It is common practice for small businesses to hire ex-military servicemen and women. Veterans often bring with them a set of values and a work ethic that support a small business bottom line.

With that being said, Wednesday, November 11th is Veteran's Day. This is when the country celebrates the service of the many men and women who served in the United States military. We hear about the glory of service and how we should hire and support vets, especially as they return from the different campaigns the U.S. has been engaged in over the last few years. But what we don't hear enough about, especially in the workplace, is the toll that the military and the events surrounding combat play on the psyche of our vets. Post-Traumatic Stress Disorder is a psychiatric disorder that can occur following a life-threatening event such as military combat, natural disasters, terrorist incidents, serious accidents, or physical or sexual assault in adult or childhood.

What is interesting is that PTSD isn't just for vets! You may work alongside a co-worker who has PTSD and even yet, that person may be unaware of their problem. People who have PTSD may feel stressed or frightened even when they're no longer in danger. PTSD develops after a terrifying ordeal that involved physical harm or the threat of physical harm. What this means is that someone could be working and experience a feeling of dread and anxiety based on a trigger that he may or may not be aware of. This could certainly cause performance to plummet for that individual as he attempts to reconcile what is going on in his head.

It is normal for the mind and body to be in shock after a terrifying event, but this normal response becomes PTSD when your nervous system gets "stuck." According to http://www.helpguide.org/articles/ptsd-trauma/ptsd-in-veterans.htm the latest research into the brain shows that there are three ways of regulating the nervous system and responding to stressful events:

  1. Social engagement is the most evolved strategy for keeping yourself feeling calm and safe.
  2. Mobilization, otherwise known as the fight-or-flight response, occurs when social engagement isn't an appropriate response.
  3. Immobilization occurs when you've experienced a traumatic amount of stress--in combat, for example. The physical danger of war has passed but you find yourself "stuck," your nervous system unable to return to its pre-stress state of balance.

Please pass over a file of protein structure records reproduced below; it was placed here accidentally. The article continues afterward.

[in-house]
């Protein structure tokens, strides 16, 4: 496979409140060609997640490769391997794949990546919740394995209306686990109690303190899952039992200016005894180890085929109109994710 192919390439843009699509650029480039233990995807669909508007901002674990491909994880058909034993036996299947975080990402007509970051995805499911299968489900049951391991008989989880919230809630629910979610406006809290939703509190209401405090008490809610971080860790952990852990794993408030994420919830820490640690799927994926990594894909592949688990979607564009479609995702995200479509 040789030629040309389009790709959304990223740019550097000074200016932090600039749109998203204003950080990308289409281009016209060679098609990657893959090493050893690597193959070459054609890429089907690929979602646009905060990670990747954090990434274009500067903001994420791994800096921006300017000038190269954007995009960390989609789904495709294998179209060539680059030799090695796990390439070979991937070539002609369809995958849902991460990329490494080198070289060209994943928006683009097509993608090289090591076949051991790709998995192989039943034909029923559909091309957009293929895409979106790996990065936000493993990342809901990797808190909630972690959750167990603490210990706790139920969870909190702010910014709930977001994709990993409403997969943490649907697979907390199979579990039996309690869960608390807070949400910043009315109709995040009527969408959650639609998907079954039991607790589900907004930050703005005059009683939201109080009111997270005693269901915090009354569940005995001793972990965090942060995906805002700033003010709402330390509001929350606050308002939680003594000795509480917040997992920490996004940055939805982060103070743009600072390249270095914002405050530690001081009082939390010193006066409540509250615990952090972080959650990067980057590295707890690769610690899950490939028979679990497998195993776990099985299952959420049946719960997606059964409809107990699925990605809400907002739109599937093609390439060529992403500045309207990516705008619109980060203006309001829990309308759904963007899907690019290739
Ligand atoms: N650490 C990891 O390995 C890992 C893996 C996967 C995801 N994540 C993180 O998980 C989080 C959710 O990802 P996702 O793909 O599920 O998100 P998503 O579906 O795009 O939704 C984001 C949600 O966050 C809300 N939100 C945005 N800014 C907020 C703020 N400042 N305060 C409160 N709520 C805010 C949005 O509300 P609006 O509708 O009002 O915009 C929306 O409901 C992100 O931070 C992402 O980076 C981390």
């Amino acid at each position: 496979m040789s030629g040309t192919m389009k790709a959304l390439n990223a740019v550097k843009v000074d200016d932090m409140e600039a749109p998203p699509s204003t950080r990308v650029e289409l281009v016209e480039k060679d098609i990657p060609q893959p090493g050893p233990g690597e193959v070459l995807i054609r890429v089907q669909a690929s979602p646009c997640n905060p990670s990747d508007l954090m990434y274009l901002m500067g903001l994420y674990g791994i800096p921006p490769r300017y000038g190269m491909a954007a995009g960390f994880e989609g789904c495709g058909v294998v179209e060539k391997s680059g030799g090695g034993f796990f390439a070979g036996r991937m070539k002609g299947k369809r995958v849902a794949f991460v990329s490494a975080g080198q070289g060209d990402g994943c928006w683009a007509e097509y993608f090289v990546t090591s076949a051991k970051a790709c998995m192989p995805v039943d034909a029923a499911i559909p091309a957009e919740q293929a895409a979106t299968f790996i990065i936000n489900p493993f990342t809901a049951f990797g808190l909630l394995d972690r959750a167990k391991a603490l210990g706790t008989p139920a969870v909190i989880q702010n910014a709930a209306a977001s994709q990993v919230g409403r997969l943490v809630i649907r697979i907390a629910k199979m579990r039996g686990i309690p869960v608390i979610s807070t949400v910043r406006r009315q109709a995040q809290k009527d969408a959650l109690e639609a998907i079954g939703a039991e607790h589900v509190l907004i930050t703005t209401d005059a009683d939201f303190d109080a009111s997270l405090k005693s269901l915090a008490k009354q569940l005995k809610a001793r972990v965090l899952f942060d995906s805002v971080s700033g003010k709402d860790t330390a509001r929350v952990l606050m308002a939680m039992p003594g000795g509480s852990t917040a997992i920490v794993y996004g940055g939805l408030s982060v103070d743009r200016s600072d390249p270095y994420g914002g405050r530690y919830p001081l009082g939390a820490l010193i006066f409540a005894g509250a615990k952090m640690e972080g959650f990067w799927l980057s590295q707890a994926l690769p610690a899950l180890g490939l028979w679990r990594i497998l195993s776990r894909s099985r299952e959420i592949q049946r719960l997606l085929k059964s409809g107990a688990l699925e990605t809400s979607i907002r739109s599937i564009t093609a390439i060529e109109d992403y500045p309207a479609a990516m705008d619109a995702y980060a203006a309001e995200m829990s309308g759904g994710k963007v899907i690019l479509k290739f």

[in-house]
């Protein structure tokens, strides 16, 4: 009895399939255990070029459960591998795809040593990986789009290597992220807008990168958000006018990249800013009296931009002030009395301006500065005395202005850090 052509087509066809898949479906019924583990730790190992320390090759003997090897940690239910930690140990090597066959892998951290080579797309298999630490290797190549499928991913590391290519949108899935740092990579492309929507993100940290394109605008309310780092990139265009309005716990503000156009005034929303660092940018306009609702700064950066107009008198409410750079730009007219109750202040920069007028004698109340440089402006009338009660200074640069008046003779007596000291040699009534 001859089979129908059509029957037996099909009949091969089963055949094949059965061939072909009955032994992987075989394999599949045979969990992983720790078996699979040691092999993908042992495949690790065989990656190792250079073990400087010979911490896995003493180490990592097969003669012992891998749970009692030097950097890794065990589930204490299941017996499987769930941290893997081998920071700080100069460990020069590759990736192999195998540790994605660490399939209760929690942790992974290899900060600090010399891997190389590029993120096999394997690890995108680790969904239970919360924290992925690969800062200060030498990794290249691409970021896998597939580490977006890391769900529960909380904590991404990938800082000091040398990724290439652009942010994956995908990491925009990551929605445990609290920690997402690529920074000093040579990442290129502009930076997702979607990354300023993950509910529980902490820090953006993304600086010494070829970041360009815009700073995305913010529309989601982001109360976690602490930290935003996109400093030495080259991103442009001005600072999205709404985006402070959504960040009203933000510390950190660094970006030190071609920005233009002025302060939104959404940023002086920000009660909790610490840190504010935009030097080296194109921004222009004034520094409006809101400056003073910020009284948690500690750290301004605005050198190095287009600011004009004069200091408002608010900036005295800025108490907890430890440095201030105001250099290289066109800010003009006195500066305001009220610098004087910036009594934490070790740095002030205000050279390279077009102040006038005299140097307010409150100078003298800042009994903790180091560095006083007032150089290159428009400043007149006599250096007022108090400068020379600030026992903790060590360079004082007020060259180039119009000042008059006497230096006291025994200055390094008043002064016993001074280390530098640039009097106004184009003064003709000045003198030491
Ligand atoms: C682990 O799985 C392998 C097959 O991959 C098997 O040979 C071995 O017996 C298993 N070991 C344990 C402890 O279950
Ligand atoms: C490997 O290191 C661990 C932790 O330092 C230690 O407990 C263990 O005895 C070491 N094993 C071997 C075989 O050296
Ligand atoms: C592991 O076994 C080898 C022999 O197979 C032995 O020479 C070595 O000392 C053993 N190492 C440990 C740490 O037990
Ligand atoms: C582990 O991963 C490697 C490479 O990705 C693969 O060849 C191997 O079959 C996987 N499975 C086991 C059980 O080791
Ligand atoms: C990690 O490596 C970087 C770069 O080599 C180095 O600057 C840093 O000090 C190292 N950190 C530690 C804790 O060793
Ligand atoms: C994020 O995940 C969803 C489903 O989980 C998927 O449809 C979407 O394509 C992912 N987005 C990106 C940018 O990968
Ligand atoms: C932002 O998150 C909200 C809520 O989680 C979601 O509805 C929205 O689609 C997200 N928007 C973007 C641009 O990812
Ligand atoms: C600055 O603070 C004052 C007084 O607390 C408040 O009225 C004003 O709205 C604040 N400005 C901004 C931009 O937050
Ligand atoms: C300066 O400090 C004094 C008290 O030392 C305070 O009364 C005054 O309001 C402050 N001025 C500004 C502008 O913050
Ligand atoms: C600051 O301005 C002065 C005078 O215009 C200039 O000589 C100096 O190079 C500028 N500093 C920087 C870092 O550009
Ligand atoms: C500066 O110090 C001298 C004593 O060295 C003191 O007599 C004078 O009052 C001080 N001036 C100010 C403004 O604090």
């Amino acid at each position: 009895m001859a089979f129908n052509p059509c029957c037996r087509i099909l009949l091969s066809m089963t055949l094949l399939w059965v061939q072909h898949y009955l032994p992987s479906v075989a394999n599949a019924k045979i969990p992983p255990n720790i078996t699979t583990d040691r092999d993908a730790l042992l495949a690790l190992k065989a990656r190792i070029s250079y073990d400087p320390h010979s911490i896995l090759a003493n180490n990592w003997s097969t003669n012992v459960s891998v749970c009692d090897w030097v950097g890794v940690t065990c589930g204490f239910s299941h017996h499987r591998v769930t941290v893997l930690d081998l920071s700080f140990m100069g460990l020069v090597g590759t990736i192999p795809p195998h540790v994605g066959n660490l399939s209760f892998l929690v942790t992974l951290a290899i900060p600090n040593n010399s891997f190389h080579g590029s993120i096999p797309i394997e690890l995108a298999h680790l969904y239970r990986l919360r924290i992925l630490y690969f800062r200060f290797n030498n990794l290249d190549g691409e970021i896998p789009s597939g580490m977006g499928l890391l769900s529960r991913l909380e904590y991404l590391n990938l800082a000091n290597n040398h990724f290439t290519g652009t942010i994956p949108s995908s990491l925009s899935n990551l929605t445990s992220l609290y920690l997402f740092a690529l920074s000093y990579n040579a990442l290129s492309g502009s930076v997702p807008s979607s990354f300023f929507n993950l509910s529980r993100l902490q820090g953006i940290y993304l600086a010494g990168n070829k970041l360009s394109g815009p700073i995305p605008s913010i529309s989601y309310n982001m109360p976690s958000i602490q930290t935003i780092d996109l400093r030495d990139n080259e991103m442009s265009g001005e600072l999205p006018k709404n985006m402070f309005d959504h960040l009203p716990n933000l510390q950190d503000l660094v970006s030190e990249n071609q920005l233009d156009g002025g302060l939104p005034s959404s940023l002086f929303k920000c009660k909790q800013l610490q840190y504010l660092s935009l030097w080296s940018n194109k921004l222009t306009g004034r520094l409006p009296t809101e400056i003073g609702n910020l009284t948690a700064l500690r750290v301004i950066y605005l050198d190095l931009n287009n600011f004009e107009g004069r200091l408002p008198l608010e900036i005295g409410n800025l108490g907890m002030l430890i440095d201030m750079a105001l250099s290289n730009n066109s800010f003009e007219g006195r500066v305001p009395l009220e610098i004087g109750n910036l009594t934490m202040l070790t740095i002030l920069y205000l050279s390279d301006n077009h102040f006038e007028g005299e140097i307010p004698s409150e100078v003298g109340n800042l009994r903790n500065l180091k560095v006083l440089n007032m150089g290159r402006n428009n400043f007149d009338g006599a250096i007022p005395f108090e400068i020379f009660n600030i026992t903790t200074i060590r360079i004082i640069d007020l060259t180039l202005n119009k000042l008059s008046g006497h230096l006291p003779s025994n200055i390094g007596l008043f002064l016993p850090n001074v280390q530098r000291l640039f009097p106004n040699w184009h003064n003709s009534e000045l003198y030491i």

Here are some facts (based on the U.S. population) according to http://www.ptsd.va.gov/public/PTSD-overview/basics/how-common-is-ptsd.asp:

  1. About 7 or 8 out of every 100 people (or 7-8% of the population) will have PTSD at some point in their lives.
  2. About 8 million adults have PTSD during a given year. This is only a small portion of those who have gone through a trauma.
  3. About 10 of every 100 (or 10%) of women develop PTSD sometime in their lives compared with about 4 of every 100 (or 4%) of men.

Helpguide.org goes on to state that for some this includes recurrent, intrusive reminders of the traumatic event, with distressing thoughts, nightmares, and flashbacks where you feel like it's happening again. This then prompts the individual to have extreme avoidance of things that remind him of the traumatic event, including people, places, thoughts, or situations you associate with the bad memories.

It is very common for a person affected by PTSD to withdraw from friends and family and lose interest in everyday activities to include work. The employee may experience negative changes in thoughts and mood, such as exaggerated negative beliefs about self or the world and persistent feelings of fear, guilt, or shame. This puts them on guard all the time,  and makes them jumpy and emotionally reactive, as indicated by irritability, angry outbursts, reckless behavior, difficulty sleeping, trouble concentrating, hypervigilance, and an exaggerated start response. This will be disconcerting for the individual, but it will definitely raise eyebrows in the workplace.

As the symptoms persist, the individual may start experiencing extreme emotional and physical reactions to reminders of the trauma (panic attacks, uncontrollable shaking, heart palpitations, etc.) which are physical indicators. But what usually creates a problem for the employer is their employee's diminished ability to experience positive emotions and feeling detached from others. This can and often leads to absenteeism and presentism (defined as being present at the job, but emotionally and mentally not available or present).

So, as we wave the flag and give our hip-hip hoorays, don't forget that someone may be suffering in silence and could use your help and support. What that can mean is becoming a little more in tune and aware of people in the workplace. Once you identify that something is going on, then recommend that that person speaks to someone whether internal like the Employee Assistance Program or external of the organization such as a therapist or psychiatrist. The good news is that there are medications available for PTSD, and with ongoing and consistent therapy a person can regain his mental wellness and balance.

Published on: Nov 4, 2015
The opinions expressed here by Inc.com columnists are their own, not those of Inc.com.